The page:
Key documents



. Recommendation Rec (2004)11 on legal,

  operational and technical standards for


. E-voting handbook - implementation of

  e-enabled elections

. Guidelines on certification of e-voting


. Guidelines on transparency of e-enabled


. Reports of biennial Reviews 2008 and


. Council of Europe studies on e-voting

. National developments on e-voting



. Recommendation (2009)1 on

  e-democracy and Explanatory


  (PdF version   -  Word version)

. Practical tools to Rec(2009)1

. Glossary of technical terms in the field

  of electronic democracy


Internet governance

. Recommendation (2004)15 and

  explanatory memorandum



Texts submitted by the Council of Europe


. IGF 2010

. IGF 2009

. IGF 2008

. WSIS 2005

. WSIS 2003


Internet literacy

Internet literacy handbook








Useful external links


. E-voting

. E-democracy

. Internet governance

. Internet literacy

. Media & elections



organised by the Council of Europe
Tunis, 15 November 2005, 3 – 7 pm, Room El Jem,
Exhibitions Park and International Trade Centre, 2015 LE KRAM, TUNIS, TUNISIA


The Council of Europe adopted in 2001, the Convention on cybercrime: the first and so far only international treaty against this scourge. This Convention, which has been so far signed by 31 European and non-European States and ratified by 11 States, is in force since July 2004 and is a global treaty open for accession to all States in the world. Many Institutions and private sector representatives have expressed support for the Convention.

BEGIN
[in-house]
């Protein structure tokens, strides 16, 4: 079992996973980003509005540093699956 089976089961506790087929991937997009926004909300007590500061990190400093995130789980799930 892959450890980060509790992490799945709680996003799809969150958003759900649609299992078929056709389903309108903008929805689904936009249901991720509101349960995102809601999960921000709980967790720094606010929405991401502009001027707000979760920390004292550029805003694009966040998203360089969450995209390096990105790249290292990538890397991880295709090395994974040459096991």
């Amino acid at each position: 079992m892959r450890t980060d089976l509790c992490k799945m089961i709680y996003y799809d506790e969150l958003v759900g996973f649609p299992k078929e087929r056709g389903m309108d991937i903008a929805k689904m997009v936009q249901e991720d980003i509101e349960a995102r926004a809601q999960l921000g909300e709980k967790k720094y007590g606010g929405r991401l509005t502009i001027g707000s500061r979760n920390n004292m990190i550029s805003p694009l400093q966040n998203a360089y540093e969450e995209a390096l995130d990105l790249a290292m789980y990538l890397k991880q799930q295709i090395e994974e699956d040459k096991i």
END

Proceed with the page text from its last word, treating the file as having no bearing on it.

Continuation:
The 11th UN Congress on Crime Prevention and Criminal Justice, which took place in Bangkok on 18-25 April 2005, also dealt in details with the need to combat cybercrime. In its final Declaration, the Congress reaffirmed "the fundamental importance of implementation of existing instruments [….] in particular against cybercrime" and recognised the importance of the contribution by regional institutions to combat cybercrime. More specifically, one of the recommendations of Workshop 6 on "Measures to combat computer-related crimes" states that "States should take into consideration the provisions of the Council of Europe Convention on cybercrime".

This parallel event will thus examine the global nature of the Council of Europe Convention on cybercrime (the only binding international treaty in the world to counter cybercrime) and will possibly argue for a global accession to it.

Chair of the Parallel event: Howard Schmidt, former Special Adviser for Cyberspace Security for the White House

3.00 pm Opening of the side event

v Representative of the Council of Europe
v Maria Cristina Bueti, Strategy and Policy Unit, International Telecommunication Union

3.15 pm The Convention on cybercrime: an overview

v Amanda Hubbard, Fulbright Researcher, Norway

3.30 pm Questions & Answers

4.00 pm The Convention on cybercrime: a global treaty ?

v Ehab Elsonbaty, Egypt
v Anthony Teelucksingh, United States of America
v Ilias Chatzos, Symantec

5.00 pm Question & Answers and discussion

Closing remarks and end of the parallel event (not later then 6.45 pm)
Council of Europe Parallel event at the World Summit of the Information Society “The Convention on Cybercrime: a global Treaty?” (Tunis, 15 November 2005)